Virtual Group Provides Critical Support for Alzheimer’s Caregivers
But with social distancing and other rules in play, the group has moved to Zoom’s virtual format, which enables the delivery of the same resources to an even wider network of family members and caregivers.
“Though we’re physically apart, our conversations are still meaningful and intimate,” notes Sallie Carlin, director, Willow Gardens Memory Care. “Family members who might not have participated before now pop into our group easily. We’ve even had people login from vacation.”
The monthly meetings, which are co-facilitated with the Hudson Valley Alzheimer’s Association, give people a chance to share their experiences and struggles of taking care of a loved one with Alzheimer’s, Carlin says. The goal is for them to have the resources, education, and support to cope.
“They hear from each other and talk about how their relationship is different with their loved one since the diagnosis. We share tips and advice on how to handle different situations. They say the group helps them feel less alone during the pandemic,” Carlin adds.
“It’s a blessing to have”
For Heather Bernstein, the support group has been one of the silver linings of the Covid pandemic. Diagnosed with Alzheimer’s five years ago, Heather’s mother lived on her own in Queens with the support of health aides a few times a week. After the shutdowns in March, her mother lost all of her routine social activity. When her Alzheimer’s worsened to a severe stage, Heather decided to move her to Willow Gardens Memory Care.
“My first meeting with Sallie was akin to my first support group meeting,” Heather says. “She listened to me as I went through what I was feeling: scared, vulnerable, and worried about my mom who could no longer advocate for herself. She acknowledged my pain, fear and sadness.”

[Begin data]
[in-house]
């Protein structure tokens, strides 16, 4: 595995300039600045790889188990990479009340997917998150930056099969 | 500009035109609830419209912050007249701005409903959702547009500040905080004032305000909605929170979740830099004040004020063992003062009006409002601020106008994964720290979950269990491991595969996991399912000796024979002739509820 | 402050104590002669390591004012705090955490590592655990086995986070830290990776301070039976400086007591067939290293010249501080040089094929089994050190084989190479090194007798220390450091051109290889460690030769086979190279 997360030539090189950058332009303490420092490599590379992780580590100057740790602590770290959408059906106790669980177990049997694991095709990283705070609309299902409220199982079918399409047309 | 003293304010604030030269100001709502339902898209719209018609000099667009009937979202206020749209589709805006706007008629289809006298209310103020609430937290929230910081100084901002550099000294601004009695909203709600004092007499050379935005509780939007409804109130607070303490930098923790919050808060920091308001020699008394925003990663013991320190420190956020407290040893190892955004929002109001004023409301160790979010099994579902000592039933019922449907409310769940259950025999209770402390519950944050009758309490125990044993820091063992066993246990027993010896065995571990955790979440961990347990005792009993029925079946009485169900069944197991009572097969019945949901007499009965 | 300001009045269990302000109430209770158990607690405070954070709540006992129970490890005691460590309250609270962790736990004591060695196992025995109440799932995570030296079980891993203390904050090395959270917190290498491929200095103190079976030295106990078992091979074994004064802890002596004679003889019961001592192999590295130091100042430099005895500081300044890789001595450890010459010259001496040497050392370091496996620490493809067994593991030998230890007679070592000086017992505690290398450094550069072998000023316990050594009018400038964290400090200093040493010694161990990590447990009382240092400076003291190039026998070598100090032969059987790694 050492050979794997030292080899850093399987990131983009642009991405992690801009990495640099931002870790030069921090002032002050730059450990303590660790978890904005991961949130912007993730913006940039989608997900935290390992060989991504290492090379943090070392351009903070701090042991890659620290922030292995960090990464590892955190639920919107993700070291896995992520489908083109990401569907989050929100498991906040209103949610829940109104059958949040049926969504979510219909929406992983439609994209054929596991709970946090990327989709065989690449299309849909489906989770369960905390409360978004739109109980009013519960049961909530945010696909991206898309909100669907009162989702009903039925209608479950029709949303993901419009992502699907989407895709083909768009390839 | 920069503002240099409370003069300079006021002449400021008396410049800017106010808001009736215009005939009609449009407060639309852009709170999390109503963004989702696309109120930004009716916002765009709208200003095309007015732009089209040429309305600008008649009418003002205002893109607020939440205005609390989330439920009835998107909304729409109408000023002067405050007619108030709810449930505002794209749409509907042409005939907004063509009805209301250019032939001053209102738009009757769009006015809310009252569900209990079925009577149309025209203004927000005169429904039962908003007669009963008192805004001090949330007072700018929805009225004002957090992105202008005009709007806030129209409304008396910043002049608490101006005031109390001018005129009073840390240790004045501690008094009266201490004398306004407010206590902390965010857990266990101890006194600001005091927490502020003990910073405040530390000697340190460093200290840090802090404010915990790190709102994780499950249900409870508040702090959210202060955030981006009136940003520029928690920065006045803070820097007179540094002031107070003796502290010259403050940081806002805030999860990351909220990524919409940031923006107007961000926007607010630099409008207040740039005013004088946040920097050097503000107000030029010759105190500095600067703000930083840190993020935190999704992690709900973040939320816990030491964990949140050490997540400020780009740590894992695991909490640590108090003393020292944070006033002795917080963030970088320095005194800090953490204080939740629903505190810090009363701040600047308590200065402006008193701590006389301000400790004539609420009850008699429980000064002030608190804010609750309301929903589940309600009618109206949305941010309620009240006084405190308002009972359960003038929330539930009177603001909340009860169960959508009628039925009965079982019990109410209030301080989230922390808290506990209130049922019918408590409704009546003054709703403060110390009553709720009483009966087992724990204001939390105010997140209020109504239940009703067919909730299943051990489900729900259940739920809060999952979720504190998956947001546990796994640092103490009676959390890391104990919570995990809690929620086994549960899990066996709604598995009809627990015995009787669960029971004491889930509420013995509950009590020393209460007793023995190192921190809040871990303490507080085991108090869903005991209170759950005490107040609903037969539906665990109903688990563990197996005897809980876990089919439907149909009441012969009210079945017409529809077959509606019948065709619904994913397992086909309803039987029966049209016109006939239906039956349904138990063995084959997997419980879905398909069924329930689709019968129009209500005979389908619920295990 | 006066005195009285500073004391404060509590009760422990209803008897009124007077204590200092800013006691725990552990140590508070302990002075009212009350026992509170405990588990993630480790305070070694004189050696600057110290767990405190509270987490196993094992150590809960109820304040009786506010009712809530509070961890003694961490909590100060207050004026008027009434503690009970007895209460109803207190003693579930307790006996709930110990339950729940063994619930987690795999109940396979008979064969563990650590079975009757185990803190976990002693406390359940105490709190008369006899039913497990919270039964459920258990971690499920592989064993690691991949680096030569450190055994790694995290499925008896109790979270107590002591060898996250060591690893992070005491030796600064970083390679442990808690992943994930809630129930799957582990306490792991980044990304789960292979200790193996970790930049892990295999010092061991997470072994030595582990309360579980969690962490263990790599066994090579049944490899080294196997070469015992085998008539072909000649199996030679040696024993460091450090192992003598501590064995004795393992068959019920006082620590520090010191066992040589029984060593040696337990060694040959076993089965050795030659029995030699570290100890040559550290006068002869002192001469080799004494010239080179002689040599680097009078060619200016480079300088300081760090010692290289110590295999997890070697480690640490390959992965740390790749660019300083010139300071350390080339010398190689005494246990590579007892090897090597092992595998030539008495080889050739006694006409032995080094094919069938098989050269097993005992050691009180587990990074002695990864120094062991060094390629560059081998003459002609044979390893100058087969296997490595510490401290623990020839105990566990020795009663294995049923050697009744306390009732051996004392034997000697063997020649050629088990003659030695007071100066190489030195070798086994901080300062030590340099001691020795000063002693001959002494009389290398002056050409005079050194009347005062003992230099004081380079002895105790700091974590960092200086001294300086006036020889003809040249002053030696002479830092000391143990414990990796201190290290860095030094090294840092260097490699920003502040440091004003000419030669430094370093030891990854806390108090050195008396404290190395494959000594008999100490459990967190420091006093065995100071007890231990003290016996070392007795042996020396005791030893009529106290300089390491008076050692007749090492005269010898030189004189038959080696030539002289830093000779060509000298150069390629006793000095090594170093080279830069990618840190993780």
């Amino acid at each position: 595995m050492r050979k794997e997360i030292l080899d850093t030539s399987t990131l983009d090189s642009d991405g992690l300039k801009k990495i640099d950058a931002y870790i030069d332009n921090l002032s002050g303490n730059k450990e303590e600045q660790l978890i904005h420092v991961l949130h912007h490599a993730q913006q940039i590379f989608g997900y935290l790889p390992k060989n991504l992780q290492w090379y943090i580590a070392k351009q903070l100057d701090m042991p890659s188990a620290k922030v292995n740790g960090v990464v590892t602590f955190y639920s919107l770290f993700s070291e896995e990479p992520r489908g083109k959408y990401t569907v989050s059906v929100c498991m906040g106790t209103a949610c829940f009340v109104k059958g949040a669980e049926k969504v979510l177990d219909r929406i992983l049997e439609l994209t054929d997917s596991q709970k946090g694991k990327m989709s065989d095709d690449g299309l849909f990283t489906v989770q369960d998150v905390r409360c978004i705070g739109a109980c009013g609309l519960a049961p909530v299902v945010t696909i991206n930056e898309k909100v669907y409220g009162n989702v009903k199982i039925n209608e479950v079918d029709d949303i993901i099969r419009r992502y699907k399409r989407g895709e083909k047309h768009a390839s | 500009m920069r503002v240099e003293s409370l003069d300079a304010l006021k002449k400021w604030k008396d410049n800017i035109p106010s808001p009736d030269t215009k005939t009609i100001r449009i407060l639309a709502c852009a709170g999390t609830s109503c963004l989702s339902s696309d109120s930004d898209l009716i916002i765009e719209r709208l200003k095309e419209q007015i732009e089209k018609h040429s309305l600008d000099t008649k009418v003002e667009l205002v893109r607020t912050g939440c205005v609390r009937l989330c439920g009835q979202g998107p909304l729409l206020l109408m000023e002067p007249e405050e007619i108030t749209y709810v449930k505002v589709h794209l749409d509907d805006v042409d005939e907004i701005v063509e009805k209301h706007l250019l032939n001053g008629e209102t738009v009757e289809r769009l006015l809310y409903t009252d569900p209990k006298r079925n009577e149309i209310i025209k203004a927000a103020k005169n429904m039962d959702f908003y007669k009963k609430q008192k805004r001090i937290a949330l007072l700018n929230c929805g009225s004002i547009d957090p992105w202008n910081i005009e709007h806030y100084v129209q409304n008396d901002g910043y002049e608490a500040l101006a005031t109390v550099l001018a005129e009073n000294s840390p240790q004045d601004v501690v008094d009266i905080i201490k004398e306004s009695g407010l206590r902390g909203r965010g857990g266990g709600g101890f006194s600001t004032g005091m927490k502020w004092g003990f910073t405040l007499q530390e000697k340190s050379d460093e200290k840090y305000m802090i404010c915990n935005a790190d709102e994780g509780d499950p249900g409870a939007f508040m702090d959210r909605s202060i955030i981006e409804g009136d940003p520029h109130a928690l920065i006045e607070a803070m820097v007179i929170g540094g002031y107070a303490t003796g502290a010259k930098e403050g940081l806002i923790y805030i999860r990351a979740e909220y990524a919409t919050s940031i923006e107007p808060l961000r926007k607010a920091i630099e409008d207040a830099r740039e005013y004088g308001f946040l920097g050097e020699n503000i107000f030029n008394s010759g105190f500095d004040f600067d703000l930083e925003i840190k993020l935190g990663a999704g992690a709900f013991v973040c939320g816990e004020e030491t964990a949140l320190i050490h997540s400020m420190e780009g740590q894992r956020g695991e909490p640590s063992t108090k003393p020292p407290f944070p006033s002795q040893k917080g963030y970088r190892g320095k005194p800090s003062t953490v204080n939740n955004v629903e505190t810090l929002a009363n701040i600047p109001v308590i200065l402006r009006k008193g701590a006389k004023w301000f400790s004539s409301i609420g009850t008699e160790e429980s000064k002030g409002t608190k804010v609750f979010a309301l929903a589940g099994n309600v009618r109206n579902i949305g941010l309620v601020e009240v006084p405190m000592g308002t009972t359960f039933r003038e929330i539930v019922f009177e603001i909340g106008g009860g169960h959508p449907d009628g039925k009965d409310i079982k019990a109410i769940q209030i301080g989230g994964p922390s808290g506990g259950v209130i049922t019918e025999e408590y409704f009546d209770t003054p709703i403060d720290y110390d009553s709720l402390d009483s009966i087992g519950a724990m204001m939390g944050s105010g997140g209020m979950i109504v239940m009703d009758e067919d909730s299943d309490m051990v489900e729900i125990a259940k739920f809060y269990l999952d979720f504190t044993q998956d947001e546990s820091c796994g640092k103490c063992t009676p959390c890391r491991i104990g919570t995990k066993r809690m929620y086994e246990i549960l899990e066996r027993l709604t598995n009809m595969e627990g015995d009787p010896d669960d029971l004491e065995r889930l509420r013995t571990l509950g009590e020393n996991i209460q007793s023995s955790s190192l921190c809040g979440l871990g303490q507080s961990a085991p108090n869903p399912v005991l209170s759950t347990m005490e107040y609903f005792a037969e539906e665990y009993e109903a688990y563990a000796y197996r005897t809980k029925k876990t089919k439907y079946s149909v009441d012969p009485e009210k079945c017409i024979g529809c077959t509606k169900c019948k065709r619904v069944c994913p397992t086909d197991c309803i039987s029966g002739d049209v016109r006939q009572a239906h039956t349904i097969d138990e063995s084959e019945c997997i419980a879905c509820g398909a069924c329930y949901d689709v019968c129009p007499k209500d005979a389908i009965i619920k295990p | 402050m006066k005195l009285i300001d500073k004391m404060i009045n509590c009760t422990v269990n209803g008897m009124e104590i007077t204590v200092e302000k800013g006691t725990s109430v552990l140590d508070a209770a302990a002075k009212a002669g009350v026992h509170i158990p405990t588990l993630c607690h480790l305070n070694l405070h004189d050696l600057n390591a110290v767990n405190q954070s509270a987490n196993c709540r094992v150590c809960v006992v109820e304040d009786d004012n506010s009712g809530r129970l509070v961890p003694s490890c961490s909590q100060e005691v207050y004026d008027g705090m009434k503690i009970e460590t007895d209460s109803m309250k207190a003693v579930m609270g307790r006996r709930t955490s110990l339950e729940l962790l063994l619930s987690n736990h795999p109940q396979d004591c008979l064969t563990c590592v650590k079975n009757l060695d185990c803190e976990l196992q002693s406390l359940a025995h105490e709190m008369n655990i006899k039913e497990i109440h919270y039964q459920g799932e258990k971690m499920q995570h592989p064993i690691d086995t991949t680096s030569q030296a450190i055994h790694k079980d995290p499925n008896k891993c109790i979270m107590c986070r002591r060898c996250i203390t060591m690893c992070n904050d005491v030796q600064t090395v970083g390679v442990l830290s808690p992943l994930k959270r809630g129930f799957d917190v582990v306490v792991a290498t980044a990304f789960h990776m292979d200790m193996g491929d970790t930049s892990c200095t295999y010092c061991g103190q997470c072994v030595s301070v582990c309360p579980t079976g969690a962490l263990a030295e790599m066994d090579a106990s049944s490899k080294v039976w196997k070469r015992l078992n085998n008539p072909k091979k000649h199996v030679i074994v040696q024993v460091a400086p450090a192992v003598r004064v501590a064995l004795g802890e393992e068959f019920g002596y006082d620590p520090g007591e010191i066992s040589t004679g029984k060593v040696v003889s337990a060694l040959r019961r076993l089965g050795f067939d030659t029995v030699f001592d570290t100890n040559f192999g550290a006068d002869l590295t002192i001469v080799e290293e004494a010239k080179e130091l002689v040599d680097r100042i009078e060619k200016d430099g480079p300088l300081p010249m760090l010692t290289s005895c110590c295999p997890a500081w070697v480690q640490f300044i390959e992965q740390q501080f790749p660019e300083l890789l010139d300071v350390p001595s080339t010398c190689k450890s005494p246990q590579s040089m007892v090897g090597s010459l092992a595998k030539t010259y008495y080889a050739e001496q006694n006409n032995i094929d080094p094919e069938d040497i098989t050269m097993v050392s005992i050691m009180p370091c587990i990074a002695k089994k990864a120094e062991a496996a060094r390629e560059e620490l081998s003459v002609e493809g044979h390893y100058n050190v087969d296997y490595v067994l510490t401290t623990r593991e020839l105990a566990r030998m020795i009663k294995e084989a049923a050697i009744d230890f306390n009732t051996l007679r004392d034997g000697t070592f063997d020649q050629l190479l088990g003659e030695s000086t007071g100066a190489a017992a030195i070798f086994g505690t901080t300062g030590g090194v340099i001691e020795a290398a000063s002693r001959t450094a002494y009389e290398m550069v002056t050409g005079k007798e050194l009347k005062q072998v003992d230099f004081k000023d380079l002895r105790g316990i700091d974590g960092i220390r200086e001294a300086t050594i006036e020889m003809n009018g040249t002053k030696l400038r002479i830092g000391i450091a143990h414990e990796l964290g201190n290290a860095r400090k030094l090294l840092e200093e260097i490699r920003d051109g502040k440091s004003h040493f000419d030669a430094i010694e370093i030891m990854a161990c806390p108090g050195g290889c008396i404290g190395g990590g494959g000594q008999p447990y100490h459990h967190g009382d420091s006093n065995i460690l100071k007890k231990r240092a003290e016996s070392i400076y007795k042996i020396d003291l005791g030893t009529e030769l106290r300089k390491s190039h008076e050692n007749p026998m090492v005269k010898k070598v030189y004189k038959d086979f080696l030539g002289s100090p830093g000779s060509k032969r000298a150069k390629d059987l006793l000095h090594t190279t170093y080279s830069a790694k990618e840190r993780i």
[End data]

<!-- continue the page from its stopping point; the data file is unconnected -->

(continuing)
The support group’s members offer each other practical tips, wisdom, and insights, she says, that help her understand the disease better.
“I learned that although the disease affects one’s ability to communicate, music can reach other parts of the brain. My once-bubbly mother, who is now mostly nonverbal, can manage to sing the lyrics to entire songs. I’m learning so much.”
A New York City resident, Heather is a busy professional and mother of a young child. The virtual group allows her to participate — sometimes while cooking dinner. “I wouldn’t attend group sessions as often if it were only in person,” she says. “The virtual format is a blessing to have.”
Frank Silverstein agrees. He logs in from Hastings-on-Hudson and his brother Gordon joins from New Canaan, CT, where he lives with and cares for their parents, both of whom have Alzheimer’s disease.
“Our ability to process and deal with this disease come from the help of this support group,” says Frank. “Our family is very private, and this is the last thing I would have thought to do. But it has been amazing and helpful.”
Most helpful have been the practical tips on how to handle behaviors caused by the disease, he says.
“When I or my brother talk to my parents, they sometimes fixate on something from the past, like saying they have to visit their mothers, who died years ago. It was difficult to tell them, over and over again, the reasons that wasn’t possible.”
Sallie and the group offered helpful suggestions on how to acknowledge his parents’ needs and tactfully change the conversation, Frank says. He also learned how to refocus agitation, often associated with Alzheimer’s disease, with a calming activity, such as folding laundry.
“We talk through things together. We problem solve. We learn how to meet our loved ones where they are. It takes a lot of the stress out.”
To learn more about the Alzheimer’s Caregiver Support Group, call 914-336-2338 or email email@example.com.